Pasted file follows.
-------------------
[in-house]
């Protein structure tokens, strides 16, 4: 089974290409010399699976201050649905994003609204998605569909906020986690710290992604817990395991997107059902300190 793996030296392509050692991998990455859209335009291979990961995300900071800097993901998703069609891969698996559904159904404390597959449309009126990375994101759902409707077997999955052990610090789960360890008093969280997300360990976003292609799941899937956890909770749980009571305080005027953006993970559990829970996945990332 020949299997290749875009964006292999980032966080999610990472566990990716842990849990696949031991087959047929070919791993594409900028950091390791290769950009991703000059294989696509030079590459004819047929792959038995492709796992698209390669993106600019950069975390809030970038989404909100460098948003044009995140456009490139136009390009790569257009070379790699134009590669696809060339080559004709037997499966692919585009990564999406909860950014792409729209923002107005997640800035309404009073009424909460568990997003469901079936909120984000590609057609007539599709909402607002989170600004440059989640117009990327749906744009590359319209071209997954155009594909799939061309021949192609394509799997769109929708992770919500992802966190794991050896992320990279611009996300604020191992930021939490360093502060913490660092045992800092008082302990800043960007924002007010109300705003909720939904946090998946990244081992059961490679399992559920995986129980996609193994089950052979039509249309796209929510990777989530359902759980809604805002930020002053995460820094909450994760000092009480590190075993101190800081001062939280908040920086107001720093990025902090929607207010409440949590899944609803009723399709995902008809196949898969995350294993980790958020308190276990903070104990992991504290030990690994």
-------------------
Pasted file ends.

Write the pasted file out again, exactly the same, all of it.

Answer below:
[in-house]
């Protein structure tokens, strides 16, 4: 089974290409010399699976201050649905994003609204998605569909906020986690710290992604817990395991997107059902300190 793996030296392509050692991998990455859209335009291979990961995300900071800097993901998703069609891969698996559904159904404390597959449309009126990375994101759902409707077997999955052990610090789960360890008093969280997300360990976003292609799941899937956890909770749980009571305080005027953006993970559990829970996945990332 020949299997290749875009964006292999980032966080999610990472566990990716842990849990696949031991087959047929070919791993594409900028950091390791290769950009991703000059294989696509030079590459004819047929792959038995492709796992698209390669993106600019950069975390809030970038989404909100460098948003044009995140456009490139136009390009790569257009070379790699134009590669696809060339080559004709037997499966692919585009990564999406909860950014792409729209923002107005997640800035309404009073009424909460568990997003469901079936909120984000590609057609007539599709909402607002989170600004440059989640117009990327749906744009590359319209071209997954155009594909799939061309021949192609394509799997769109929708992770919500992802966190794991050896992320990279611009996300604020191992930021939490360093502060913490660092045992800092008082302990800043960007924002007010109300705003909720939904946090998946990244081992059961490679399992559920995986129980996609193994089950052979039509249309796209929510990777989530359902759980809604805002930020002053995460820094909450994760000092009480590190075993101190800081001062939280908040920086107001720093990025902090929607207010409440949590899944609803009723399709995902008809196949898969995350294993980790958020308190276990903070104990992991504290030990690994």